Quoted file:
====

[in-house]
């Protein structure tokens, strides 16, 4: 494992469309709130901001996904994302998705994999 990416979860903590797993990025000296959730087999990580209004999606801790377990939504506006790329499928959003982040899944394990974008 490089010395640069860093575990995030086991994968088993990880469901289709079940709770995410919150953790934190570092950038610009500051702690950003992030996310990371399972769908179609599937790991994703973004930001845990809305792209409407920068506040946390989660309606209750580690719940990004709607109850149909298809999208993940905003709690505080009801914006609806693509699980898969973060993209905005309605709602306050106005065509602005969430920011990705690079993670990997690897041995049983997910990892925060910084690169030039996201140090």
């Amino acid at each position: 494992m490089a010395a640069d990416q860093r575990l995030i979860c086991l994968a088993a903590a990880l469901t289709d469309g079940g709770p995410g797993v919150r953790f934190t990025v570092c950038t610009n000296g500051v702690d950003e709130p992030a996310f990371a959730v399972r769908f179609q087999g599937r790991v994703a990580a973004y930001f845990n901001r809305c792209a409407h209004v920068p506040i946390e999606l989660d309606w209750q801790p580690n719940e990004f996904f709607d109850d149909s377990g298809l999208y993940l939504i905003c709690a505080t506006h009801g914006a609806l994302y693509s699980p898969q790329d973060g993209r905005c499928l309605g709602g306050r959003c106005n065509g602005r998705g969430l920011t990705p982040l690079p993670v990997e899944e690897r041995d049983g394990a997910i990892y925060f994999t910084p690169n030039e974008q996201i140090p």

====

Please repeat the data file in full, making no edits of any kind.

[in-house]
């Protein structure tokens, strides 16, 4: 494992469309709130901001996904994302998705994999 990416979860903590797993990025000296959730087999990580209004999606801790377990939504506006790329499928959003982040899944394990974008 490089010395640069860093575990995030086991994968088993990880469901289709079940709770995410919150953790934190570092950038610009500051702690950003992030996310990371399972769908179609599937790991994703973004930001845990809305792209409407920068506040946390989660309606209750580690719940990004709607109850149909298809999208993940905003709690505080009801914006609806693509699980898969973060993209905005309605709602306050106005065509602005969430920011990705690079993670990997690897041995049983997910990892925060910084690169030039996201140090």
């Amino acid at each position: 494992m490089a010395a640069d990416q860093r575990l995030i979860c086991l994968a088993a903590a990880l469901t289709d469309g079940g709770p995410g797993v919150r953790f934190t990025v570092c950038t610009n000296g500051v702690d950003e709130p992030a996310f990371a959730v399972r769908f179609q087999g599937r790991v994703a990580a973004y930001f845990n901001r809305c792209a409407h209004v920068p506040i946390e999606l989660d309606w209750q801790p580690n719940e990004f996904f709607d109850d149909s377990g298809l999208y993940l939504i905003c709690a505080t506006h009801g914006a609806l994302y693509s699980p898969q790329d973060g993209r905005c499928l309605g709602g306050r959003c106005n065509g602005r998705g969430l920011t990705p982040l690079p993670v990997e899944e690897r041995d049983g394990a997910i990892y925060f994999t910084p690169n030039e974008q996201i140090p």